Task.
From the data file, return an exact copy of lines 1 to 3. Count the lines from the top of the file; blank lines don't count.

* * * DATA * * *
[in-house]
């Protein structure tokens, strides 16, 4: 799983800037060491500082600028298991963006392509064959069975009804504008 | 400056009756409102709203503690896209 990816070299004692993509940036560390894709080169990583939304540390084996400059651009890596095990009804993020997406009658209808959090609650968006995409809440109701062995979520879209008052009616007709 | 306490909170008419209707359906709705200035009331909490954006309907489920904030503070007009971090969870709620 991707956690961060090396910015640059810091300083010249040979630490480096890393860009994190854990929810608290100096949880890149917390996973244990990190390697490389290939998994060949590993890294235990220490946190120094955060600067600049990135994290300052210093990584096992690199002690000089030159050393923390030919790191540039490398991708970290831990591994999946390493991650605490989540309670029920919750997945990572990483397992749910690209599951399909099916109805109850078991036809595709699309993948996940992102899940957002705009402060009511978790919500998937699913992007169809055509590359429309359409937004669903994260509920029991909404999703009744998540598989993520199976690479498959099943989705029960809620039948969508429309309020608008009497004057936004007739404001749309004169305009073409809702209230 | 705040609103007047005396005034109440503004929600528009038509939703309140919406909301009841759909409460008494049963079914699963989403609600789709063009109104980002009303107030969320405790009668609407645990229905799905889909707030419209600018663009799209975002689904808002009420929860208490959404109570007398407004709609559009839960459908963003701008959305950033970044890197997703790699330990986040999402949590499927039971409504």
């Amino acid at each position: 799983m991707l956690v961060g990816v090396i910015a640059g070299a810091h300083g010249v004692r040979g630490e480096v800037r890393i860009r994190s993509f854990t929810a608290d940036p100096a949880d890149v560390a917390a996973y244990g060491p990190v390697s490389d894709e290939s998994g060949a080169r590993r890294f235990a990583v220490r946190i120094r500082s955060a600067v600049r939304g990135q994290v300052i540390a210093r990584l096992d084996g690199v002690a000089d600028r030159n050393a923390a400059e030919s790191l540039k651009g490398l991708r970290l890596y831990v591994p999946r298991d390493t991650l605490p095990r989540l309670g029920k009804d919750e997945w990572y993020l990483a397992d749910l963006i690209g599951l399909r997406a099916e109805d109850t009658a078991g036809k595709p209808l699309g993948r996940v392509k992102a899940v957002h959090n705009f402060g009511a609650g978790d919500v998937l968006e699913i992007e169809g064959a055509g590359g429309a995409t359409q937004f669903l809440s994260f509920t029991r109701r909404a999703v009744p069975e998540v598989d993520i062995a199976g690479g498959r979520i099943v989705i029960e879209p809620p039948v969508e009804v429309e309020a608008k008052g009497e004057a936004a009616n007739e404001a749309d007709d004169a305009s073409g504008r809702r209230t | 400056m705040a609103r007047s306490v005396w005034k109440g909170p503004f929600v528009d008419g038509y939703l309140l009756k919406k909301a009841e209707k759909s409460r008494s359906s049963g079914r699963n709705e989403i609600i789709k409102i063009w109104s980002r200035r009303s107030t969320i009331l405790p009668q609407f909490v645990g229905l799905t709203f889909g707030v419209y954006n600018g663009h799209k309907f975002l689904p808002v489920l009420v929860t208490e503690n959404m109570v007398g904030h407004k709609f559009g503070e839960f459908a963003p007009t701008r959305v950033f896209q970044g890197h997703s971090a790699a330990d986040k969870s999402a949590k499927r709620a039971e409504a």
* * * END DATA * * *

[in-house]
């Protein structure tokens, strides 16, 4: 799983800037060491500082600028298991963006392509064959069975009804504008 | 400056009756409102709203503690896209 990816070299004692993509940036560390894709080169990583939304540390084996400059651009890596095990009804993020997406009658209808959090609650968006995409809440109701062995979520879209008052009616007709 | 306490909170008419209707359906709705200035009331909490954006309907489920904030503070007009971090969870709620 991707956690961060090396910015640059810091300083010249040979630490480096890393860009994190854990929810608290100096949880890149917390996973244990990190390697490389290939998994060949590993890294235990220490946190120094955060600067600049990135994290300052210093990584096992690199002690000089030159050393923390030919790191540039490398991708970290831990591994999946390493991650605490989540309670029920919750997945990572990483397992749910690209599951399909099916109805109850078991036809595709699309993948996940992102899940957002705009402060009511978790919500998937699913992007169809055509590359429309359409937004669903994260509920029991909404999703009744998540598989993520199976690479498959099943989705029960809620039948969508429309309020608008009497004057936004007739404001749309004169305009073409809702209230 | 705040609103007047005396005034109440503004929600528009038509939703309140919406909301009841759909409460008494049963079914699963989403609600789709063009109104980002009303107030969320405790009668609407645990229905799905889909707030419209600018663009799209975002689904808002009420929860208490959404109570007398407004709609559009839960459908963003701008959305950033970044890197997703790699330990986040999402949590499927039971409504």
């Amino acid at each position: 799983m991707l956690v961060g990816v090396i910015a640059g070299a810091h300083g010249v004692r040979g630490e480096v800037r890393i860009r994190s993509f854990t929810a608290d940036p100096a949880d890149v560390a917390a996973y244990g060491p990190v390697s490389d894709e290939s998994g060949a080169r590993r890294f235990a990583v220490r946190i120094r500082s955060a600067v600049r939304g990135q994290v300052i540390a210093r990584l096992d084996g690199v002690a000089d600028r030159n050393a923390a400059e030919s790191l540039k651009g490398l991708r970290l890596y831990v591994p999946r298991d390493t991650l605490p095990r989540l309670g029920k009804d919750e997945w990572y993020l990483a397992d749910l963006i690209g599951l399909r997406a099916e109805d109850t009658a078991g036809k595709p209808l699309g993948r996940v392509k992102a899940v957002h959090n705009f402060g009511a609650g978790d919500v998937l968006e699913i992007e169809g064959a055509g590359g429309a995409t359409q937004f669903l809440s994260f509920t029991r109701r909404a999703v009744p069975e998540v598989d993520i062995a199976g690479g498959r979520i099943v989705i029960e879209p809620p039948v969508e009804v429309e309020a608008k008052g009497e004057a936004a009616n007739e404001a749309d007709d004169a305009s073409g504008r809702r209230t | 400056m705040a609103r007047s306490v005396w005034k109440g909170p503004f929600v528009d008419g038509y939703l309140l009756k919406k909301a009841e209707k759909s409460r008494s359906s049963g079914r699963n709705e989403i609600i789709k409102i063009w109104s980002r200035r009303s107030t969320i009331l405790p009668q609407f909490v645990g229905l799905t709203f889909g707030v419209y954006n600018g663009h799209k309907f975002l689904p808002v489920l009420v929860t208490e503690n959404m109570v007398g904030h407004k709609f559009g503070e839960f459908a963003p007009t701008r959305v950033f896209q970044g890197h997703s971090a790699a330990d986040k969870s999402a949590k499927r709620a039971e409504a």